Quote of the Day: Gifted Education

18 Mar

I’m doing research into education at the moment, and I came across this hilarious quote in the wiki article on “Cluster grouping“:

“Further, in mixed ability group projects, gifted children frequently do most of the work or teach the other children, which is not their responsibility and for which they have no certification.”

I’ll cop to being labeled a “gifted” student, and I want to be clear that I am not trying to bash any group.  I think the issue of gifted education is complicated and muddy on both sides of the fence.

But not only did I find this comment to be accurate, I thought the bolded portion was an extremely relevant commentary on some of the misunderstandings of “giftedness” by general educators.  It is in fact the teachers job to teach the class, and while I am perfectly happy to help out a classmate who asks me, a major project is not the proper place for anyone to be learning material that they should have known prior to the assignment.

While I agree that “teaching” others can help to cement a concept in one’s mind, it does not somehow make delegation by the teacher a benefit for the student-“teacher” in question, gifted or otherwise.

Anyone writing YA in a school setting might want to consider the issues associated with streaming, gifted and talented education(GATE), and the conflict between conforming and being an individual in a school setting.  Academic achievement comparisons are not a small issue in any student’s mind, whether they be encouraged or discouraged by that students peer group.

(Don’t worry, I’m not going to go off on a big tanget and bore you with my research.  Think of this a small blip on the radar, slipping sinking swiftly back into obscurity.)


Posted by on March 18, 2010 in atsiko


Tags: , , ,

2 responses to “Quote of the Day: Gifted Education

  1. Susana Mai

    March 18, 2010 at 8:32 PM

    As one of those “gifted” students (at least according to NYC school standards, and we know how great they are) I’ve had the feeling of doing most of the work in a group project. It’s partly because I don’t trust the other kids to do the work, or to do it to my specifications (is there any way to say this without seeming snobby/pretentious/cold? I doubt it). Teachers ignore it, and I’ve been encouraged to continue doing so because “my influence might help the other students raise their grade.” This seems…ridiculous? Injust? So it’s not as if teachers don’t know.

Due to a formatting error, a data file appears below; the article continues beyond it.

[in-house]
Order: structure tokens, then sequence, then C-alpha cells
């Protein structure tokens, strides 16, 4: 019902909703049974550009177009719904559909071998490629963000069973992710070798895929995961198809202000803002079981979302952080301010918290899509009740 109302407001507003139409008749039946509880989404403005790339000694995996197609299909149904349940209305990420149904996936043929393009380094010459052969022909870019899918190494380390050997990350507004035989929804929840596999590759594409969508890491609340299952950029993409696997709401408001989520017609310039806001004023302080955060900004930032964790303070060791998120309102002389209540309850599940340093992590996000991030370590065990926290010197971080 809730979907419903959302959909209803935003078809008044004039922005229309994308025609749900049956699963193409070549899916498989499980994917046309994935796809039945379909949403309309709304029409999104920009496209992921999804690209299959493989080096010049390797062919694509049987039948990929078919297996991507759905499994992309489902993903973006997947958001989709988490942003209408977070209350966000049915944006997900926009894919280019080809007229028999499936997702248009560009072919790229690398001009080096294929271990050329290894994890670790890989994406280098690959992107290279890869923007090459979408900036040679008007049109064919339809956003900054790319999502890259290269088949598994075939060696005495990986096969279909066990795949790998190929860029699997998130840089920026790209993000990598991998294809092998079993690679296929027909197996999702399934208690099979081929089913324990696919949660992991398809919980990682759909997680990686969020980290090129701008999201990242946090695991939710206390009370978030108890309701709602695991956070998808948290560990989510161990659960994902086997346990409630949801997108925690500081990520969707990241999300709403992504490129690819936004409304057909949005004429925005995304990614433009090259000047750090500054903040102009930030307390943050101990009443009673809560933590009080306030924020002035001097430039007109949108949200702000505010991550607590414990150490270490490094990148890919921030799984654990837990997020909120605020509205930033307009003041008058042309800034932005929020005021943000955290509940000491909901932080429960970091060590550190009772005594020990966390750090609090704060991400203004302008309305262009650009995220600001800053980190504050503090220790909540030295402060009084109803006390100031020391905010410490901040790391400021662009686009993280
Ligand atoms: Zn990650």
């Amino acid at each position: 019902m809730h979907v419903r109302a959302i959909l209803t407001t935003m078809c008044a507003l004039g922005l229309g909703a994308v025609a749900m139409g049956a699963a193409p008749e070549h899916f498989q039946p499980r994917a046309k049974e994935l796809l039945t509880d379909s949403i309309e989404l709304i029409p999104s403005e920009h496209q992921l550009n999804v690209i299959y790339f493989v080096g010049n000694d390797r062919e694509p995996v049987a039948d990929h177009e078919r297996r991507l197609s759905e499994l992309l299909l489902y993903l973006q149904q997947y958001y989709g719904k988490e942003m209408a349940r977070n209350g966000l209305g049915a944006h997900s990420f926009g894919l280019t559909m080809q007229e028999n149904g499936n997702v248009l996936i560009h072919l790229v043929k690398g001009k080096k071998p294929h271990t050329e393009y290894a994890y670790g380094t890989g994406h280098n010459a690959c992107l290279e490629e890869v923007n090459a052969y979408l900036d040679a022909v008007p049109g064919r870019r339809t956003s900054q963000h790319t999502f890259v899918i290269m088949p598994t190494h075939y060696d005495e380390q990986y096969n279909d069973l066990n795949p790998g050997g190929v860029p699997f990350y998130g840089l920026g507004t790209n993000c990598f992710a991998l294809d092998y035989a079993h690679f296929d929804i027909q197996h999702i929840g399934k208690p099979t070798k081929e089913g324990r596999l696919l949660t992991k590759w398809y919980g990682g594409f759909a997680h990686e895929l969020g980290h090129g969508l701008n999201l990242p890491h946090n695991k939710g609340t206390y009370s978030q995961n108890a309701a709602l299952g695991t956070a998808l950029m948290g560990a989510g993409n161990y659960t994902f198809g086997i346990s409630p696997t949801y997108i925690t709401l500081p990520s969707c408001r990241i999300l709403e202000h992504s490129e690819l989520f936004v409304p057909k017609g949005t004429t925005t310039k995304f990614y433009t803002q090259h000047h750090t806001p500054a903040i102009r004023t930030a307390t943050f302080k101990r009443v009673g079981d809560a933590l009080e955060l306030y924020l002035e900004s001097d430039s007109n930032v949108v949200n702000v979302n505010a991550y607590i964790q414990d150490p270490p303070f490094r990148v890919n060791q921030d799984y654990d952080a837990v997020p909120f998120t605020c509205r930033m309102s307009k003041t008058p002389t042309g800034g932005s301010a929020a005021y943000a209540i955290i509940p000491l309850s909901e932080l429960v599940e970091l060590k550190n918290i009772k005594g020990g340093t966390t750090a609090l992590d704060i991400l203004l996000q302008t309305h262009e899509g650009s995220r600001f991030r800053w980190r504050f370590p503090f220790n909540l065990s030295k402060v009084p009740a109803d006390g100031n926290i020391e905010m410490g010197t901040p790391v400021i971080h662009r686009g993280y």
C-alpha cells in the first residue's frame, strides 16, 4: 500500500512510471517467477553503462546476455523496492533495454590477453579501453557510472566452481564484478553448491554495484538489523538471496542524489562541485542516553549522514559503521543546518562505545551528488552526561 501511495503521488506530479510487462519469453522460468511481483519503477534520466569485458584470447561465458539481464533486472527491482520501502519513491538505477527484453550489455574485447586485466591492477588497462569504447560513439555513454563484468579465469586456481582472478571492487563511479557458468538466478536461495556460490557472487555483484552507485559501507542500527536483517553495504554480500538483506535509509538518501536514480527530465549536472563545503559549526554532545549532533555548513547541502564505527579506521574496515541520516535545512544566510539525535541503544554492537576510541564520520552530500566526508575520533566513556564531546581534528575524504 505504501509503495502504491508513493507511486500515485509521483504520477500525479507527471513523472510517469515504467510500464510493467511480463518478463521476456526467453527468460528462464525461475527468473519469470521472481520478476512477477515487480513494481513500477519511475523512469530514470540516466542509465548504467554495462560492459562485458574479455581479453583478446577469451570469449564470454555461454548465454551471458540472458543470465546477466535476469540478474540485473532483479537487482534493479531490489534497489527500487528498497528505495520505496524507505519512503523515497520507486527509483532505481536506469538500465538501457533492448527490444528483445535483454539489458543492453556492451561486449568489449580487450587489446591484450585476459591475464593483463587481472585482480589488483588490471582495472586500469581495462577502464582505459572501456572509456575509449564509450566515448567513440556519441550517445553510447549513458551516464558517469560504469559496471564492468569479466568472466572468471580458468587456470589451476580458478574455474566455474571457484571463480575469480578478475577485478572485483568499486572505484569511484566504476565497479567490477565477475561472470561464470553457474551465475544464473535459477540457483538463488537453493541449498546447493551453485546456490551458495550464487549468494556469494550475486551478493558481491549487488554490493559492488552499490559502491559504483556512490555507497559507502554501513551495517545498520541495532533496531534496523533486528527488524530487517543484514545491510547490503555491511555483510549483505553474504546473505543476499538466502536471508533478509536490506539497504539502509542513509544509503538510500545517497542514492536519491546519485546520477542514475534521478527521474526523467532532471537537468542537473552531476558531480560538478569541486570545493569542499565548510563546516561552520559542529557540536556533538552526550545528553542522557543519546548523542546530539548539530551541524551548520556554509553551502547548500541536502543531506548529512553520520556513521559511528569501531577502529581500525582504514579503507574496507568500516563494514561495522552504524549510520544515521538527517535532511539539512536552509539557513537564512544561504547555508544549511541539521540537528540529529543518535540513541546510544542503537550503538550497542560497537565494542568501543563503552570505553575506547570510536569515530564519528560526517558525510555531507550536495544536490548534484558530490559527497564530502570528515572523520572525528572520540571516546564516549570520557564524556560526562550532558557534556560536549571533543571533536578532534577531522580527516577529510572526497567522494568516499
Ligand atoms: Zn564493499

But honestly, that’s not what I found most interesting about the quote. When it says “for which they have no certification,” all I could imagine were kids lining up at nearby colleges to get certified to teach their peers. That’s funny.

  2. atsiko

    March 18, 2010 at 9:43 PM

    That’s exactly what cracked me up. I laughed so load, it was almost embarrassing.

    Teachers and schools get enough flak about qualifications, why would they push off their responsibilities onto the students? I used to grade the touch-math for my first-grade teacher. Maybe she figured it would give me something to do, and it certainly helped to take some of the strain off of her. But when you’re sitting in the back of the class grading your classmates work, it’s hard to imagine they don’t feel some resentment for the C- you gave them.

    Of course, you can’t deny that most teachers are over-worked. Especially in the sort of lower-middle class suburban districts where I went to school. But the way to help the students who are ahead of the class, which includes more than just the so-called “gifted” is not to dump your excess work-load on them. It’s to provide them with a more stimulating environment.

    If the US had more reasonable student-to-teacher ratios, then you wouldn’t need the students to “teach” each other. You could give each child a more appropriate amount of attention. I remember how in my Algebra 2-Trig class, they had to kick out two students because the class was above state size restrictions. The teacher was forced to base it on grades. That kind of comment on a students ability should never have to happen.

    And now I’m getting overly political.

    But just as I noted above, it’s something besides explicit bullying and mean-girl cliques for YA to take a look at. (I’m not saying that’s all YA looks at.)


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